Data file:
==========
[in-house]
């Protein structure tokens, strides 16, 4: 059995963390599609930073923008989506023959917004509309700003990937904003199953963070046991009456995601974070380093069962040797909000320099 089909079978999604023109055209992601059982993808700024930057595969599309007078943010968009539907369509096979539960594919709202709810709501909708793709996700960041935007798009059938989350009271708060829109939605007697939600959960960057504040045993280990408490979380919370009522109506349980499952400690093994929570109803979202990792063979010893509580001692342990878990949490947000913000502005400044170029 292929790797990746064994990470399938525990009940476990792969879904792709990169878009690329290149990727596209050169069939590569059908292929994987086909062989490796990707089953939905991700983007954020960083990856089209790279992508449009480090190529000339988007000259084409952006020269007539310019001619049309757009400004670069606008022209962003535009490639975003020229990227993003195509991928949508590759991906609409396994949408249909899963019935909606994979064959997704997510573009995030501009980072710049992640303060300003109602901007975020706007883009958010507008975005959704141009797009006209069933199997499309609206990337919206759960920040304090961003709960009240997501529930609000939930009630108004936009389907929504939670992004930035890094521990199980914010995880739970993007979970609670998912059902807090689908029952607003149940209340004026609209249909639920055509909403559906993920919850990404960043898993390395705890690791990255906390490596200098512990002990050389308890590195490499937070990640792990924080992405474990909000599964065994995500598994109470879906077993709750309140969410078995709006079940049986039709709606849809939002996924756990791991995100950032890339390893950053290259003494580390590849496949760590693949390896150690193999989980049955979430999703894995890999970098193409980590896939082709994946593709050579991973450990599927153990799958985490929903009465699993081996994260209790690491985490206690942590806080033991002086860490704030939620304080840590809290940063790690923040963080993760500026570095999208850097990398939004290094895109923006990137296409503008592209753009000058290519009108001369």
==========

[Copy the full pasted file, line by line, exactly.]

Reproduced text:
[in-house]
């Protein structure tokens, strides 16, 4: 059995963390599609930073923008989506023959917004509309700003990937904003199953963070046991009456995601974070380093069962040797909000320099 089909079978999604023109055209992601059982993808700024930057595969599309007078943010968009539907369509096979539960594919709202709810709501909708793709996700960041935007798009059938989350009271708060829109939605007697939600959960960057504040045993280990408490979380919370009522109506349980499952400690093994929570109803979202990792063979010893509580001692342990878990949490947000913000502005400044170029 292929790797990746064994990470399938525990009940476990792969879904792709990169878009690329290149990727596209050169069939590569059908292929994987086909062989490796990707089953939905991700983007954020960083990856089209790279992508449009480090190529000339988007000259084409952006020269007539310019001619049309757009400004670069606008022209962003535009490639975003020229990227993003195509991928949508590759991906609409396994949408249909899963019935909606994979064959997704997510573009995030501009980072710049992640303060300003109602901007975020706007883009958010507008975005959704141009797009006209069933199997499309609206990337919206759960920040304090961003709960009240997501529930609000939930009630108004936009389907929504939670992004930035890094521990199980914010995880739970993007979970609670998912059902807090689908029952607003149940209340004026609209249909639920055509909403559906993920919850990404960043898993390395705890690791990255906390490596200098512990002990050389308890590195490499937070990640792990924080992405474990909000599964065994995500598994109470879906077993709750309140969410078995709006079940049986039709709606849809939002996924756990791991995100950032890339390893950053290259003494580390590849496949760590693949390896150690193999989980049955979430999703894995890999970098193409980590896939082709994946593709050579991973450990599927153990799958985490929903009465699993081996994260209790690491985490206690942590806080033991002086860490704030939620304080840590809290940063790690923040963080993760500026570095999208850097990398939004290094895109923006990137296409503008592209753009000058290519009108001369």